Multiply or divide to solve word problems involving multiplicative comparison, e.g., by using drawings and equations with a symbol for the unknown number to represent the problem, distinguishing multiplicative comparison from additive comparison.**4.NF.2** Compare two fractions with different numerators and different denominators, e.g., by creating common denominators or numerators, or by comparing to a benchmark fraction such as 1/2. Recognize that comparisons are valid only when the two fractions refer to the same whole. Record the results of comparisons with symbols >, =, or <, and justify the conclusions, e.g., by using a visual fraction model.**4.NF.3a** Understand addition and subtraction of fractions as joining and separating parts referring to the same whole**4.NF.3b** Decompose a fraction into a sum of fractions with the same denominator in more than one way, recording each decomposition by an equation. Justify decompositions, e.g., by using a visual fraction model. *Examples: 3/8 = 1/8 + 1/8 + 1/8 , 3/8 = 1/8 + 2/8 , 2 1/8 = 1 + 1 + 1/8 = 8/8 + 8/8 + 1/8.***4.NF.3c** Add and subtract mixed numbers with like denominators, e.g., by replacing each mixed number with an equivalent fraction, and/or by using properties of operations and the relationship between addition and subtraction.**4.NF.3d** Solve word problems involving addition and subtraction of fractions referring to the same whole and having like denominators, e.g., by using visual fraction models and equations to represent the problem.**4.NF.4b** Understand a multiple of a/b as a multiple of 1/b, and use this understanding to multiply a fraction by a whole number. *For example, use a visual fraction model to express 3 x (2/5) as 6 x (1/5), recognizing this product as 6/5. (In general, n x (a/b) = (n x a)/b.)***4.NF.4c** Solve word problems involving multiplication of a fraction by a whole number, e.g., by using visual fraction models and equations to represent the problem. *For example, if each person at a party will eat 3/8 of a pound of roast beef, and there will be 5 people at the party, how many pounds of roast beef will be needed? Between what two whole numbers does your answer lie?***4.NF.5** Express a fraction with denominator 10 as an equivalent fraction with denominator 100, and use this technique to add two fractions with respective denominators 10 and 100. *For example, express 3/10 as 30/100, and add 3/10 + 4/100 = 34/100.***4.MD.4** Make a line plot to display a data set of measurements in fractions of a unit (1/2, 1/4, 1/8). Solve problems involving addition and subtraction of fractions by using information presented in line plots. *For example, from a line plot find and interpret the difference in length between the longest and shortest specimens in an insect collection.*

Add and subtract fractions with unlike denominators (including mixed numbers) by replacing given fractions with equivalent fractions in such a way as to produce an equivalent sum or difference of fractions with like denominators. *For example, 2/3 + 5/4 = 8/12 + 15/12 = 23/12. (In general, a/b + c/d = (ad + bc)/bd.)***5.NF.2** Solve word problems involving addition and subtraction of fractions referring to the same whole, including cases of unlike denominators, e.g., by using visual fraction models or equations to represent the problem. Use benchmark fractions and number sense of fractions to estimate mentally and assess the reasonableness of answers. *For example, recognize an incorrect result 2/5 + 1/2 = 3/7, by observing that 3/7 < 1/2.***5.NF.4a** Interpret the product (*a*/*b*) *q* as a parts of a partition of *q* into *b* equal parts, equivalently, as the result of a sequence of operations *a* x *q* Ć· *b. For example, use a visual fraction model to show (2/3) x 4 = 8/3, and create a story context for this equation. Do the same with (2/3) x (4/5) = 8/15. (In general, (a/b) (c/d) = ac/bd.)***5.NF.5a** Comparing the size of a product to the size of one factor on the basis of the size of the other factor, without performing the indicated multiplication.**5.NF.5b** Explaining why multiplying a given number by a fraction greater than 1 results in a product greater than the given number (recognizing multiplication by whole numbers greater than 1 as a familiar case), explaining why multiplying a given number by a fraction less than 1 results in a product smaller than the given number, and relating the principle of fraction equivalence *a*/*b* = (*n* x *a*)/(*n* x *b*) to the effect of multiplying *a*/*b* by 1.**5.NF.6** Solve real world problems involving multiplication of fractions and mixed numbers, e.g., by using visual fraction models or equations to represent the problem.**5.NF.7a** Interpret division of a unit fraction by a non-zero whole number, and compute such quotients. *For example, create a story context for (1/3) Ć· 4, and use a visual fraction model to show the quotient. Use the relationship between multiplication and division to explain that (1/3) Ć· 4 = 1/12 because (1/12) x 4 = 1/3.***5.NF.7b** Interpret division of a whole number by a unit fraction, and compute such quotients. *For example, create a story context for 4 Ć· (1/5), and use a visual fraction model to show the quotient. Use the relationship between multiplication and division to explain that 4 Ć· (1/5) = 20 because 20 x (1/5) = 4.***5.NF.7b** Solve real world problems involving division of unit fractions by non-zero whole numbers and division of whole numbers by unit fractions, e.g., by using visual fraction models and equations to represent the problem. *For example, how much chocolate will each person get if 3 people share 1/2 lb of chocolate equally? How many 1/3-cup servings are in 2 cups of raisins?***5.MD.2** Make a line plot to display a data set of measurements in fractions of a unit (1/2, 1/4, 1/8). Use operations on fractions for this grade to solve problems involving information presented in line plots. *For example, given different measurements of liquid in identical beakers, find the amount of liquid each beaker would contain if the total amount in all the beakers were redistributed equally.***6.NS.1** Interpret and compute quotients of fractions, and solve word problems involving division of fractions by fractions, e.g., by using visual fraction models and equations to represent the problem. *For example, create a story context for (2/3) Ć· (3/4) and use a visual fraction model to show the quotient, use the relationship between multiplication and division to explain that (2/3) Ć· (3/4) = 8/9 because 3/4 of 8/9 is 2/3. (In general, (a/b) Ć· (c/d) = ad/bc.) How much chocolate will each person get if 3 people share 1/2 lb of chocolate equally? How many -cup servings are in 2/3 of a cup of yogurt? How wide is a rectangular strip of land with length 3/4 mi and area 1/2 square mi?.*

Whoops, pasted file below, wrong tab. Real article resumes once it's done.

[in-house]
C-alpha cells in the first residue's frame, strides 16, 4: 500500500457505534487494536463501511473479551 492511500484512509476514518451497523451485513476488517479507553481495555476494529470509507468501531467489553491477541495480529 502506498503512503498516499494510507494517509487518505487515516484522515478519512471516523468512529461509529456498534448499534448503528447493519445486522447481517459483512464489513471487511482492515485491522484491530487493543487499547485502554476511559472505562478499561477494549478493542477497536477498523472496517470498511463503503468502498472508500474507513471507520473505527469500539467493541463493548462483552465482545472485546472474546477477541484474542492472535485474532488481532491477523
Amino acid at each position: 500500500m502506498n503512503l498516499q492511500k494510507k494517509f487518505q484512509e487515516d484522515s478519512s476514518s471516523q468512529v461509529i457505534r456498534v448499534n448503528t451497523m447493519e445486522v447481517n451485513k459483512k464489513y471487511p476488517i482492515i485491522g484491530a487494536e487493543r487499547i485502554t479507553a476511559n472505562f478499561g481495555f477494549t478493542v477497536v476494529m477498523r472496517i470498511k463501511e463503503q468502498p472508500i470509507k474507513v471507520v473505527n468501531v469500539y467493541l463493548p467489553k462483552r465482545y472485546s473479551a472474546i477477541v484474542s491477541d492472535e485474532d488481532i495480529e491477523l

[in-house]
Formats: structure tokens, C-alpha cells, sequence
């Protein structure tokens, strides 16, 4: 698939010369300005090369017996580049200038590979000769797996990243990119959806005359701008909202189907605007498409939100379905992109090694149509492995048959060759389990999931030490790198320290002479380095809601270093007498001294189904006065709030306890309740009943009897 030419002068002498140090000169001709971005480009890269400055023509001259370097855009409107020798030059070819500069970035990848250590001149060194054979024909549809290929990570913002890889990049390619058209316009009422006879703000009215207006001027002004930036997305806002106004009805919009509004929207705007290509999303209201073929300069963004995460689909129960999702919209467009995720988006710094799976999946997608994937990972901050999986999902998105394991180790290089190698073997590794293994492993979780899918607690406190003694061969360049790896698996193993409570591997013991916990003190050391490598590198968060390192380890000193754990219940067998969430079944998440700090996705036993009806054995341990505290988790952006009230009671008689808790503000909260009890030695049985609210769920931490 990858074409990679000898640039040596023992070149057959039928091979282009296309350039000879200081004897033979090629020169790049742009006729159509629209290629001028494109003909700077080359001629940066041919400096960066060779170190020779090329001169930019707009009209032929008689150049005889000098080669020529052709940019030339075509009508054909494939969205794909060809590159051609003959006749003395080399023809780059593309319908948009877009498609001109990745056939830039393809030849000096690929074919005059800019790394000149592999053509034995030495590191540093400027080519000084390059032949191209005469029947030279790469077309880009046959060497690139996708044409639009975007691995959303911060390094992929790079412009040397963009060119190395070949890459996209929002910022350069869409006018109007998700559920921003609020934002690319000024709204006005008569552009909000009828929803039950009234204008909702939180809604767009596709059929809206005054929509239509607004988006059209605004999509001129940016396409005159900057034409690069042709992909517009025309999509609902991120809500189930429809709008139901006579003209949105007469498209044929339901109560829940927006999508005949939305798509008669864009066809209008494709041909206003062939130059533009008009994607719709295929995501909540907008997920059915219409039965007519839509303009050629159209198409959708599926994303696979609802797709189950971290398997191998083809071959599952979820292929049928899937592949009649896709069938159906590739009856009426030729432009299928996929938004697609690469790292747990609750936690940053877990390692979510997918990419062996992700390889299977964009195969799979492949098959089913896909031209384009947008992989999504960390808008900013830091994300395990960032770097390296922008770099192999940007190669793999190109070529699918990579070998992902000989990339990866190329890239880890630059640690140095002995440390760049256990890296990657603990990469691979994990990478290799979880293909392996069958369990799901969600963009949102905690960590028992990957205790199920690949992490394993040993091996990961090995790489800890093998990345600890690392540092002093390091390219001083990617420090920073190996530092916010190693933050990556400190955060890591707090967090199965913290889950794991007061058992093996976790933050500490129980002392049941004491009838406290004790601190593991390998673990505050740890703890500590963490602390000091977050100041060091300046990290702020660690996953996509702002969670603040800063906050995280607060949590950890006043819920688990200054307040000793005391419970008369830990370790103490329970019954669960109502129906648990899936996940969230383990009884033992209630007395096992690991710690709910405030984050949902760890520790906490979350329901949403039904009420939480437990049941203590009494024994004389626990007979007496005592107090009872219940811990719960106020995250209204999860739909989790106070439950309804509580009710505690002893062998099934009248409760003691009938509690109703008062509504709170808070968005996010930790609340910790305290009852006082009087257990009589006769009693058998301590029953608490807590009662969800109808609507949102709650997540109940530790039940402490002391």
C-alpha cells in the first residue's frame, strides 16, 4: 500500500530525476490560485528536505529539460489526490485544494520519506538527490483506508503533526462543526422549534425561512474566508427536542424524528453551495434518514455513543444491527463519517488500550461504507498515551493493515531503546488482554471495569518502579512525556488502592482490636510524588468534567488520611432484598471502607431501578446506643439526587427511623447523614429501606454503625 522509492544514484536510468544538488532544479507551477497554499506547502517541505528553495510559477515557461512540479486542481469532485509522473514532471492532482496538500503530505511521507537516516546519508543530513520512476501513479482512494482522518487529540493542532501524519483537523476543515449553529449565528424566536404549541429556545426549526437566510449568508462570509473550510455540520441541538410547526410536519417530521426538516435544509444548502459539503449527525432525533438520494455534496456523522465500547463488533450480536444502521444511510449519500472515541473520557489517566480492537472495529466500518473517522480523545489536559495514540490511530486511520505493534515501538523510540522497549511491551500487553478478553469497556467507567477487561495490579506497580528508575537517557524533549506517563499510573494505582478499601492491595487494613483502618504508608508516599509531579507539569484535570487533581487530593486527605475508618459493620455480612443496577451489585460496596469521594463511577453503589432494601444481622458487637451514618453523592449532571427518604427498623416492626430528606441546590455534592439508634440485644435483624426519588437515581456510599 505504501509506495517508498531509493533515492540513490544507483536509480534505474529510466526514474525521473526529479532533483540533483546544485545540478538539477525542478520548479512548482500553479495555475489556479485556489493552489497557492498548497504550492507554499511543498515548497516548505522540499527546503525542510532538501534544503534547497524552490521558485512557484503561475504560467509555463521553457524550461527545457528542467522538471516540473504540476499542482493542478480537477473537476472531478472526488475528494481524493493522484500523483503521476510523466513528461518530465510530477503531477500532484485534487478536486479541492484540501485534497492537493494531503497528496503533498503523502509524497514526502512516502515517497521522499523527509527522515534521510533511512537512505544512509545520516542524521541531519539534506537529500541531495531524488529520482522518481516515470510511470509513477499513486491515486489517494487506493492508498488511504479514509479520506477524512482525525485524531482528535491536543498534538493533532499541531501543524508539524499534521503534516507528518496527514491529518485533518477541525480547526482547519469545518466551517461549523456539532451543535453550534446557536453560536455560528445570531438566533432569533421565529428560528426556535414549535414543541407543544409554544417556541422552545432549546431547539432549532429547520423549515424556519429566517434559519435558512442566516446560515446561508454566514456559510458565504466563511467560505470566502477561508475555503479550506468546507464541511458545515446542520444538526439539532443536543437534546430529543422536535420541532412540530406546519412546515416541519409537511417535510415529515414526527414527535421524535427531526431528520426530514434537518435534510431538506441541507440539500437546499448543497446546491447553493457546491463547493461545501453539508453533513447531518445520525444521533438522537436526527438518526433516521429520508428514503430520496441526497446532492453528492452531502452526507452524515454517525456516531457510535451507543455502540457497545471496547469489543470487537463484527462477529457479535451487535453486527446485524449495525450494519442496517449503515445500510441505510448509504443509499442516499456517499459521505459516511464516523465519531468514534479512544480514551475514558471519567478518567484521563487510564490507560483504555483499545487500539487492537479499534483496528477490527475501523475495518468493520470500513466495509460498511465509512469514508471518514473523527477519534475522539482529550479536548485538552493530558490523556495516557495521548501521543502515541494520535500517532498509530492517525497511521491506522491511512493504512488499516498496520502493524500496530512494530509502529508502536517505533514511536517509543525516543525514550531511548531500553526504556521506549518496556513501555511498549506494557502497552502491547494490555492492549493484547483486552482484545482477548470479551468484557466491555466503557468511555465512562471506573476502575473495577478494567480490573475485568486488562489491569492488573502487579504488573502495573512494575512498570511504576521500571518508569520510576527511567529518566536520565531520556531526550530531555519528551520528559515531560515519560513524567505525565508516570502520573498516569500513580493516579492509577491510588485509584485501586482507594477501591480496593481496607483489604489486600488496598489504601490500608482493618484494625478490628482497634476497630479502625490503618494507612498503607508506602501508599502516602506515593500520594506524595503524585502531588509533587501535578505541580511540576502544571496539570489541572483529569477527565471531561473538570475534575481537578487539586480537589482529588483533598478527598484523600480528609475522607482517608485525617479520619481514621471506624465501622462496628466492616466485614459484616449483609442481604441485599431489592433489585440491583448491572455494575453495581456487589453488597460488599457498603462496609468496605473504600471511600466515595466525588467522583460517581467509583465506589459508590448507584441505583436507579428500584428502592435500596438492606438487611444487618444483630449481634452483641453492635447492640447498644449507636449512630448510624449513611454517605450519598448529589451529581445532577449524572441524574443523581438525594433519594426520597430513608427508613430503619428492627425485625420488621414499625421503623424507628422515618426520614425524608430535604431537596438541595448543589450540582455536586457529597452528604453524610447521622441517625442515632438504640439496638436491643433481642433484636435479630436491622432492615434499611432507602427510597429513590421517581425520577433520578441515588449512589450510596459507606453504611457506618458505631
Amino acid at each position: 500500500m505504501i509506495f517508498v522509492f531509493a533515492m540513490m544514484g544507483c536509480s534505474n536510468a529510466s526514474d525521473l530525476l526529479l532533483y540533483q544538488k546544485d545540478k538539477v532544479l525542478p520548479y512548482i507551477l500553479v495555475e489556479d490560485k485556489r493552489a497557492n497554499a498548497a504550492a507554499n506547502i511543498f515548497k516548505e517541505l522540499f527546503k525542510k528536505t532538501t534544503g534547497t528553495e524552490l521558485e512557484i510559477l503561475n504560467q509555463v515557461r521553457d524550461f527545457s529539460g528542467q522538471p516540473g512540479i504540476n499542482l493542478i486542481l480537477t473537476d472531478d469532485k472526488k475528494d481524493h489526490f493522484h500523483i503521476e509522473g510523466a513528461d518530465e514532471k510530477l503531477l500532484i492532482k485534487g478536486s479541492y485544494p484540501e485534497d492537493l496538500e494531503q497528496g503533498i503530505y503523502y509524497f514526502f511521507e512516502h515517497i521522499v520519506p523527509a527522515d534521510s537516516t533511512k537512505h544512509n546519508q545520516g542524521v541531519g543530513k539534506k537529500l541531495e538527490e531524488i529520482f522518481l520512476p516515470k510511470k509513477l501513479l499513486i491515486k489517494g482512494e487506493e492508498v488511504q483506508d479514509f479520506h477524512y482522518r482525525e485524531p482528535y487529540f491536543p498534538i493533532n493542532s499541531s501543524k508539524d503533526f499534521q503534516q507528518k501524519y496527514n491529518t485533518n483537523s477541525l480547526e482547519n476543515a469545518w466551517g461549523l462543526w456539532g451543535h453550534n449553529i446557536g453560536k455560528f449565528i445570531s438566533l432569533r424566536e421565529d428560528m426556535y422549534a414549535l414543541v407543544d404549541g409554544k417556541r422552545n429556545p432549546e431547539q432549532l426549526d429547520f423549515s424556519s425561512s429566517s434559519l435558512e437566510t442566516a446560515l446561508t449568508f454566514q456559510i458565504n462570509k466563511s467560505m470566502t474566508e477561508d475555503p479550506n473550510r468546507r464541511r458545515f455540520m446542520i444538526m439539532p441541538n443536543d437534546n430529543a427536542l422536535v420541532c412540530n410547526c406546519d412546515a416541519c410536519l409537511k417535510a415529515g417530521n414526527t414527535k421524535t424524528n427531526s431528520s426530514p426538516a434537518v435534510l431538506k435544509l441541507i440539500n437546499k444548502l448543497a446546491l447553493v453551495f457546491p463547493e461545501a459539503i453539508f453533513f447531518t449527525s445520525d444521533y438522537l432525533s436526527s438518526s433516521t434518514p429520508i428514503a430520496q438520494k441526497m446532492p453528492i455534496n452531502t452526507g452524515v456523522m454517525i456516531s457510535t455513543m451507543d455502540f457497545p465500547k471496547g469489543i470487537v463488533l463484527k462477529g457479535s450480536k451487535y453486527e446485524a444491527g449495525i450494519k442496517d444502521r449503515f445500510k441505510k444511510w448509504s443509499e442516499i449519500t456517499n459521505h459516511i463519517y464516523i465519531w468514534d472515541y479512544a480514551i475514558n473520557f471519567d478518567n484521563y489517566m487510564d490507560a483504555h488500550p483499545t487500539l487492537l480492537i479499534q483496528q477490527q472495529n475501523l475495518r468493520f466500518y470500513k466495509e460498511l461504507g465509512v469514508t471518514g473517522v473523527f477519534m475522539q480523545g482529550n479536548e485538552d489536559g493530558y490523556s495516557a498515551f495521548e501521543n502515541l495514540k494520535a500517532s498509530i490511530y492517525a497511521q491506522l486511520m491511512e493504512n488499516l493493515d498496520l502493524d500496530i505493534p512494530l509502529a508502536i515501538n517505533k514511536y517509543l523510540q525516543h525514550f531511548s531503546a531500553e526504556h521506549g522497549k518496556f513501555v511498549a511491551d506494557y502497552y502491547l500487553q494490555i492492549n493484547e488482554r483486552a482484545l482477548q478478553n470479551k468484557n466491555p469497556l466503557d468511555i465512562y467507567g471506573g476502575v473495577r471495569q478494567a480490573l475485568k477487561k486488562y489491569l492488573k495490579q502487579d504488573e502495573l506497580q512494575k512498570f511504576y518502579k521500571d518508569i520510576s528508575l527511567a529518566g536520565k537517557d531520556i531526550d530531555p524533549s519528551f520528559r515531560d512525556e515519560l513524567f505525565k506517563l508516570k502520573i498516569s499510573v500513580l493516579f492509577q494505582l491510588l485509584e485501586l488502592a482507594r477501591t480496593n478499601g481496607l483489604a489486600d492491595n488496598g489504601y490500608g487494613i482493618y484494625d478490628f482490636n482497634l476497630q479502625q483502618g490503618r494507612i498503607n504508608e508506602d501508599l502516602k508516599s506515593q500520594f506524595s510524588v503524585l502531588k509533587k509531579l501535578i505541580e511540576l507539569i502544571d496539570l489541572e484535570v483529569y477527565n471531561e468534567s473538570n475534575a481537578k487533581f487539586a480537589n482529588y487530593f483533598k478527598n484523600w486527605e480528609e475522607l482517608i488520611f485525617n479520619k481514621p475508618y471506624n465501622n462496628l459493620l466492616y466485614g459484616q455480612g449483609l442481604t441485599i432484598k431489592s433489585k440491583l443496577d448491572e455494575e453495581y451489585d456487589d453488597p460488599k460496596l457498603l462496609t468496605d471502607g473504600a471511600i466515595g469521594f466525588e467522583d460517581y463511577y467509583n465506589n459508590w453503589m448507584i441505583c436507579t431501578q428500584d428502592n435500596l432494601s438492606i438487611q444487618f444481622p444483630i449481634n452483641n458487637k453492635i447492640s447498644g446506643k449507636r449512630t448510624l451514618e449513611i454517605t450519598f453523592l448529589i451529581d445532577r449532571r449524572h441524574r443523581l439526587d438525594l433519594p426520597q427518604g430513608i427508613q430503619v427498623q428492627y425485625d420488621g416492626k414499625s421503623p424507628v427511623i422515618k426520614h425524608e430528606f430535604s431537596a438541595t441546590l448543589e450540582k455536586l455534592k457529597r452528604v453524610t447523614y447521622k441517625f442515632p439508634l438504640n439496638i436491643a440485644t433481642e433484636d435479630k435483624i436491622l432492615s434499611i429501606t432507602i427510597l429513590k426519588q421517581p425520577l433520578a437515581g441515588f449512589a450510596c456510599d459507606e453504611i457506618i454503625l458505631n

Brand : Scholastic |

Item Weight : 0.56 |